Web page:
News that Apple’s new podcast subscription service is being delayed until June because Apple needs to tweak the Apple Podcasts app is a good reminder of how important the user experience is and ensuring it delivers on expectations.
It’s also a great illustration of how a market moved.
In the early homebrew days of podcasting, it was common for many podcasts to sound like they’d been recorded in the back of a garden shed on a rainy day, or the recording was somehow transmitted from the far side of the moon with interruptions along the journey. Often the tech wasn’t too hot and required some major nerdy thinking and workarounds to get a recording done especially if it involved two or more people in two or more separate locations. Mix minus anyone? And thank goodness for Skype!
Today, though, no podcaster would consider that given the incredible progress made since the mid-noughties. That’s when people outside of the early-adopter crowd began to become aware of what was happening in this nascent section of media, and the means to create, record and publish audio content started becoming ever easier.
Apple was one of the prime builders of the podcasting landscape in those early days when it launched the iTunes podcast directory in June 2005. “Apple is taking Podcasting mainstream by building it right into iTunes,” said Steve Jobs at the time. Note how ‘podcasting’ then was spelled with a capital P, a sure sign that it was something special.
Back then, the iPod was the digital audio player of choice. The iPhone and the smartphone industry it kicked off was still two years away.
Today, podcasting is a sophisticated industry with millions of podcast episodes available covering literally any topic you can imagine. A far cry from 2005 when the iTunes podcast directory offered just 3,000 podcast episodes (it was a big number at the time).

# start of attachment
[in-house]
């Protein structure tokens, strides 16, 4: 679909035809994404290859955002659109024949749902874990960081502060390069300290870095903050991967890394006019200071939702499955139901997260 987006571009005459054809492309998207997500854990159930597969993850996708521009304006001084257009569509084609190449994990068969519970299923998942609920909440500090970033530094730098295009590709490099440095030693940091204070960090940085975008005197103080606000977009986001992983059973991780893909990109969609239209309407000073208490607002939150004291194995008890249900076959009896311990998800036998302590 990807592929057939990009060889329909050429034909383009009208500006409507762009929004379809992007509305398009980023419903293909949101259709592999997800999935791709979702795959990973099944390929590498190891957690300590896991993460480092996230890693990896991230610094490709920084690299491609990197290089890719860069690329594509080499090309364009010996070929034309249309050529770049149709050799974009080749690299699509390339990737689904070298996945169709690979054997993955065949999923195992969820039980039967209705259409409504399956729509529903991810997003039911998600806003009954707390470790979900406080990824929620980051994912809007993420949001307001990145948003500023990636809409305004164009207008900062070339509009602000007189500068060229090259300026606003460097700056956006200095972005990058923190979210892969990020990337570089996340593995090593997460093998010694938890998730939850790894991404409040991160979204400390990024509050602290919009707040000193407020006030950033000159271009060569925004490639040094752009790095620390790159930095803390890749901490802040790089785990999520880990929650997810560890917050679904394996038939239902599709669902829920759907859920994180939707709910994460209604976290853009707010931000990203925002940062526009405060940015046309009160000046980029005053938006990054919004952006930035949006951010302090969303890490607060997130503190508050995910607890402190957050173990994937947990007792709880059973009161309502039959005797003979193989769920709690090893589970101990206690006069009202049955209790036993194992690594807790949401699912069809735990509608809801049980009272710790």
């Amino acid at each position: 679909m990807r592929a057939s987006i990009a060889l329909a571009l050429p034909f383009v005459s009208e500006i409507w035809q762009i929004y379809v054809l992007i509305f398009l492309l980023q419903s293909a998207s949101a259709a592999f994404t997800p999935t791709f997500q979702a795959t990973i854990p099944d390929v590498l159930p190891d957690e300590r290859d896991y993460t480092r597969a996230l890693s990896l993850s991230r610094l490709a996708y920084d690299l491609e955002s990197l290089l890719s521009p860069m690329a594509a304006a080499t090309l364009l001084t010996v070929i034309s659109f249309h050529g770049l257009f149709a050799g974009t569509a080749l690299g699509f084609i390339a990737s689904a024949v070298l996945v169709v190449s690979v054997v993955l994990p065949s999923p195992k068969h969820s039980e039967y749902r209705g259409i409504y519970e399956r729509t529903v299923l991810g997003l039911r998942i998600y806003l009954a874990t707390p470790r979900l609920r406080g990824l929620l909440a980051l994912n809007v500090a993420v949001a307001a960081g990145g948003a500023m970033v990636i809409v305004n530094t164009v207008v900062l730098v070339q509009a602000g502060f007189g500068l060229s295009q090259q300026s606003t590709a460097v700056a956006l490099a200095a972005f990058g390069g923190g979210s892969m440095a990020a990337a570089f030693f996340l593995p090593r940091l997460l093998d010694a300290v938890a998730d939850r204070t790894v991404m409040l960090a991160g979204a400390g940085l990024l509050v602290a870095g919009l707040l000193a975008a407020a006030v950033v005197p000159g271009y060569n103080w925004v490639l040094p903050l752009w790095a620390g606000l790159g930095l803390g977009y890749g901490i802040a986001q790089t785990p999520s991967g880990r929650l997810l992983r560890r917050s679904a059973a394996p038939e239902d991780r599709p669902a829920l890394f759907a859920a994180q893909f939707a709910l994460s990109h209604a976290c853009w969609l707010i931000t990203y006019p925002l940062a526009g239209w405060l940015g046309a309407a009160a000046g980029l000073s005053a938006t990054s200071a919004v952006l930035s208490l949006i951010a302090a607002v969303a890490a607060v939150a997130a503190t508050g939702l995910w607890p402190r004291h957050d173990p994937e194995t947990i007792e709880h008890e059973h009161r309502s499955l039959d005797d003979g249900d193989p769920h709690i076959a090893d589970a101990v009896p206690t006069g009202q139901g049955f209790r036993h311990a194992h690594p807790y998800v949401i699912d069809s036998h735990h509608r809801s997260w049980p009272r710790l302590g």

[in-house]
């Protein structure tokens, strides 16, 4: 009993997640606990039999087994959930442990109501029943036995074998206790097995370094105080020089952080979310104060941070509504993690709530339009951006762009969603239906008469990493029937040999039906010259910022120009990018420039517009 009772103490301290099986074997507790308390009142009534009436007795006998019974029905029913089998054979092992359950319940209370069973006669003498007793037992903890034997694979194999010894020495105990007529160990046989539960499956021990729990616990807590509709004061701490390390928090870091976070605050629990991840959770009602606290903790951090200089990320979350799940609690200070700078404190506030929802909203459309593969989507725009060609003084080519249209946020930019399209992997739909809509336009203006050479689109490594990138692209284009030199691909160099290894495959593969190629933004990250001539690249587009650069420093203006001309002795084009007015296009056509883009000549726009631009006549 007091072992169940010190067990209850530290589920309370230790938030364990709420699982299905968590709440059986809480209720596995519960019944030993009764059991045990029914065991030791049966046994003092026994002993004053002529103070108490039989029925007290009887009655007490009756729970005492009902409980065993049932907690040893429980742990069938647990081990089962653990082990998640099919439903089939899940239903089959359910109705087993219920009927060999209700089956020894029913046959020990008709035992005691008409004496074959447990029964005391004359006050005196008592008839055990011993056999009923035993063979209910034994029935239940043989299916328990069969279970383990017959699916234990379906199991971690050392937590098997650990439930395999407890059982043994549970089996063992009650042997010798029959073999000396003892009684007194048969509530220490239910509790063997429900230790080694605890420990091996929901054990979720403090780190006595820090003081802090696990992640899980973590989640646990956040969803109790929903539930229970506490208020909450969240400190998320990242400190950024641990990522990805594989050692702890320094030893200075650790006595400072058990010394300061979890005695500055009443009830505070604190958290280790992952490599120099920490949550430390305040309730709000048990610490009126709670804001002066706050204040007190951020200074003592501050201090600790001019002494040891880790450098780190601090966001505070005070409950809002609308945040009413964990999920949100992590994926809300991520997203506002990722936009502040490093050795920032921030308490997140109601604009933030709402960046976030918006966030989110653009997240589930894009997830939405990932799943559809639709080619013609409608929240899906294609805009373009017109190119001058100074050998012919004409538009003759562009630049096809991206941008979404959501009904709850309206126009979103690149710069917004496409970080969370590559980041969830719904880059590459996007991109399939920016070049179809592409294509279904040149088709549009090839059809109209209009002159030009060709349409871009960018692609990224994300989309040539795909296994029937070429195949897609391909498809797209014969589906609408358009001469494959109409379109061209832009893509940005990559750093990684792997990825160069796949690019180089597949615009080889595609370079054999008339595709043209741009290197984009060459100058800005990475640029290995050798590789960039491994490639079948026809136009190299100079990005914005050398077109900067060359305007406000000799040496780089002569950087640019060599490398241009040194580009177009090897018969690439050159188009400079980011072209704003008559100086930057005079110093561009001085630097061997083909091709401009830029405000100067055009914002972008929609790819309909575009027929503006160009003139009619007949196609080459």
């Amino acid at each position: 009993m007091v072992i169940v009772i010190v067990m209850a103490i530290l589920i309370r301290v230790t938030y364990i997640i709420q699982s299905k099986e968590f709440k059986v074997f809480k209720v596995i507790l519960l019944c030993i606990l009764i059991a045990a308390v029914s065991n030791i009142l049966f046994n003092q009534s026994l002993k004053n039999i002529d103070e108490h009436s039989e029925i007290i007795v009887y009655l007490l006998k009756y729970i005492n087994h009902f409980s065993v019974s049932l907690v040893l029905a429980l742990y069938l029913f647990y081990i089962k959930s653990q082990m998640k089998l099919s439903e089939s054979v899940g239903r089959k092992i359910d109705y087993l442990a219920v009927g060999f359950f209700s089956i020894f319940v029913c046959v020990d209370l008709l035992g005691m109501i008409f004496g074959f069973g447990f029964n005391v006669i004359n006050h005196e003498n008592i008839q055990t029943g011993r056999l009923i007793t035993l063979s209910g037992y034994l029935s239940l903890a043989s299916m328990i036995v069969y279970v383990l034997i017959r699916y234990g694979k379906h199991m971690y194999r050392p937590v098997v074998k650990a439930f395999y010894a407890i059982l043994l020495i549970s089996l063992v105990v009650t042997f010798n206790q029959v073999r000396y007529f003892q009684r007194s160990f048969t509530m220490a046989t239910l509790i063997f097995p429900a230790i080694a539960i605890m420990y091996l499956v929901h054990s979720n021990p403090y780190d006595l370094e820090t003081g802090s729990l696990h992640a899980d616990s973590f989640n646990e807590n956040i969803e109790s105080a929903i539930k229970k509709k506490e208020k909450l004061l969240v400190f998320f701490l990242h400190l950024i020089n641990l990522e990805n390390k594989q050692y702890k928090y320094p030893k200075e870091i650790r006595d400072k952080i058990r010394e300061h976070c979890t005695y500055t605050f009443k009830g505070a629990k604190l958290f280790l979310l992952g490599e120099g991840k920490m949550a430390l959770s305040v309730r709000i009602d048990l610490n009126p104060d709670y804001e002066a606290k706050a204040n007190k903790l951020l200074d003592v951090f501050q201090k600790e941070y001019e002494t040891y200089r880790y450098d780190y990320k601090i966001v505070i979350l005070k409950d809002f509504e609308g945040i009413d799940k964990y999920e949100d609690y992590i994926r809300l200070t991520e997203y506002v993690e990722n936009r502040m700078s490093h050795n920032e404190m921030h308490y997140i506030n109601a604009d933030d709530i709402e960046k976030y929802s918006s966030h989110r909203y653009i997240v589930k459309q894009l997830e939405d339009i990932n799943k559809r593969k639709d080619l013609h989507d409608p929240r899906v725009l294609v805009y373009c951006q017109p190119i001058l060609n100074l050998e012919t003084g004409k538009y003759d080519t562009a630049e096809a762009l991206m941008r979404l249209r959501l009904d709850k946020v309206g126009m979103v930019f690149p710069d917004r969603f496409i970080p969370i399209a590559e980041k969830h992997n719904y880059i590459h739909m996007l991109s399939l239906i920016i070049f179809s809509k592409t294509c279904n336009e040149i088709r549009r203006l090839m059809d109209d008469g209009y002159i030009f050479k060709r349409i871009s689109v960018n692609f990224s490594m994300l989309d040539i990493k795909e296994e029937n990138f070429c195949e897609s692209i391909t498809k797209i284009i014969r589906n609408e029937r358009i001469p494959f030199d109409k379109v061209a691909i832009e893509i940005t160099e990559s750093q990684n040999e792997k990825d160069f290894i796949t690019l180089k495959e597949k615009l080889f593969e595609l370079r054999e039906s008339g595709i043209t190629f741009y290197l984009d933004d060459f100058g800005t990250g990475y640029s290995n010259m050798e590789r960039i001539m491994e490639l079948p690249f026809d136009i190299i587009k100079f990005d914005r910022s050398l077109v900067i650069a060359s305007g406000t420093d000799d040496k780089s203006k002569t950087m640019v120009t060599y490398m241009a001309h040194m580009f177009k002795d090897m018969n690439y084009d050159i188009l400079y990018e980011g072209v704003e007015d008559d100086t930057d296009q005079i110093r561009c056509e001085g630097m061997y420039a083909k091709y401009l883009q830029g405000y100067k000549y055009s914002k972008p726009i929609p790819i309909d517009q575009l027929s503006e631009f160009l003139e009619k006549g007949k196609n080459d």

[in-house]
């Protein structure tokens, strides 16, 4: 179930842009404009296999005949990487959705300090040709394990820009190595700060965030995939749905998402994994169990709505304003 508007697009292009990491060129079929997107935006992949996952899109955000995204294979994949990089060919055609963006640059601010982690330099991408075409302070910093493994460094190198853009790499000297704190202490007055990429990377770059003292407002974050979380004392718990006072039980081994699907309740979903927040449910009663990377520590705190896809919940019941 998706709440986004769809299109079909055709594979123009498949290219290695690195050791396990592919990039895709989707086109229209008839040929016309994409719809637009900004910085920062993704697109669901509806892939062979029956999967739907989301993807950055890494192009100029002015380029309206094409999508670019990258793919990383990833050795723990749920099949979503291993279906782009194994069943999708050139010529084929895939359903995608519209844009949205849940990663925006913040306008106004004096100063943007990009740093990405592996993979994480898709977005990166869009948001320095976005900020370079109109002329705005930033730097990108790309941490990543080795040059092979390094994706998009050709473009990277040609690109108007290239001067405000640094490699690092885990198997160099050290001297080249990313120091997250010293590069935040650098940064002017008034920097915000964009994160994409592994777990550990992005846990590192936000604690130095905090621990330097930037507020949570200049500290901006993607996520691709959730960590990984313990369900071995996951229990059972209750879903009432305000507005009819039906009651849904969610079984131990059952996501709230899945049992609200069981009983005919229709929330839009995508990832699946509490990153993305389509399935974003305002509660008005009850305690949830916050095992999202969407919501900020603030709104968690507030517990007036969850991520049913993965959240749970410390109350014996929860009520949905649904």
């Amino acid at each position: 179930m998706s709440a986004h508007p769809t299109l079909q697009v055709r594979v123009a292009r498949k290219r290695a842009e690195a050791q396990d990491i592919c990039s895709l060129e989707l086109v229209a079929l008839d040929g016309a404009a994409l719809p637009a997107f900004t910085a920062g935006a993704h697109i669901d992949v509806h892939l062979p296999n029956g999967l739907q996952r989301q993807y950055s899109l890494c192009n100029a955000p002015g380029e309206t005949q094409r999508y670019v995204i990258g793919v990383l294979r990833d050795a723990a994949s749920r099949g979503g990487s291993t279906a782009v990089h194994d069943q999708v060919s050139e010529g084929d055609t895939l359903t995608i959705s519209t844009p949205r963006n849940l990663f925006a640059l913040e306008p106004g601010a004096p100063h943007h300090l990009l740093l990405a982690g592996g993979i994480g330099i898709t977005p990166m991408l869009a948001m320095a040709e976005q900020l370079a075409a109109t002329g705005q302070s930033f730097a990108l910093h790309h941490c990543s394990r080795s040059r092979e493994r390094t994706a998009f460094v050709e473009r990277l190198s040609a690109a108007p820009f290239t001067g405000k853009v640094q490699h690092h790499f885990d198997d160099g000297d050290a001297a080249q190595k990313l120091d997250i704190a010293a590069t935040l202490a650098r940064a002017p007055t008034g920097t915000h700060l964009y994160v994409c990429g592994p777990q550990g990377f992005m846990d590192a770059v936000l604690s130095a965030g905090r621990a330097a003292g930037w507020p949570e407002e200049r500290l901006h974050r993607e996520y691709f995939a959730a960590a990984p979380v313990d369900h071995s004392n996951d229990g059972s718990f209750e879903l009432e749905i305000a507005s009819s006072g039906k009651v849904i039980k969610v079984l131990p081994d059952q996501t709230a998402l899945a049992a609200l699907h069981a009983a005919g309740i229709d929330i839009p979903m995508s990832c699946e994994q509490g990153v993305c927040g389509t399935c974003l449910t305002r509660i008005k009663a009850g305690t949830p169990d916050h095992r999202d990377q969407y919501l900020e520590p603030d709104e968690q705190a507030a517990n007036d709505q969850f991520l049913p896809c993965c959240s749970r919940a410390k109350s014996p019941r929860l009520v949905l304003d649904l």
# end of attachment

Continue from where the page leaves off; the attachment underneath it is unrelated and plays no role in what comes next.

So, the next level is now upon us – opportunities for creators (podcast publishers) to offer paid subscriptions for shows and channels, or free shows with additional episodes just for subscribers; and for consumers (the podcast audience of listeners) to pay to gain access to ad-free listening, additional exclusive content, early access, and more.
The way we consume (listen to) podcast episodes has changed, too, bringing up to date the original descriptor of podcasts as “content you can listen to anywhere, at any time.” You can still do that but in far more places than 15 years ago (thanks, ubiquitous network connectivity), and you have far more sophisticated devices and software (apps) that give you a seamless, enriched experience anywhere, at any time.
As a podcaster (creator) since January 2005 and a podcast listener (consumer), I look forward to developments from Apple, still the market maker and mover with the Apple Podcasts directory.
Speaking of being a podcaster, this reminds me of a huge omission on my part – forgetting to post on this blog the two most recent episodes of two podcasts I co-present. Here they are for your listening pleasure.
For Immediate Release: The Hobson & Holtz Report, May 2021, with Neville Hobson and Shel Holtz:
The May installment of The Hobson & Holtz Report includes reports on: Research finds that fear is sometimes a great way to influence people’s behavior; A train company emailed employees they were getting a bonus. It turned out to be a cybersecurity test; Should brands and marketers pay attention to BitClout?; What, exactly, is the hybrid model that is likely to define the future of work?; Employee activism is taking a number of forms. The employee exodus from Basecamp is one of the latest; Prepare yourself for the changes in travel; and more.
The Small Data Forum, May 2021, with Thomas Stoeckle, Neville Hobson, and Sam Knowles:
Unflinching assessments of Boris Johnson and Keir Starmer in the context of truth in politics is the central focus of The Small Data Forum podcast episode 47 with Thomas Stoeckle, Neville Hobson, and Sam Knowles plus generous inclusion of f-words courtesy of Barack Obama. Plenty of political asides and classical ad libs as well. Out now. Truly weltanschauung.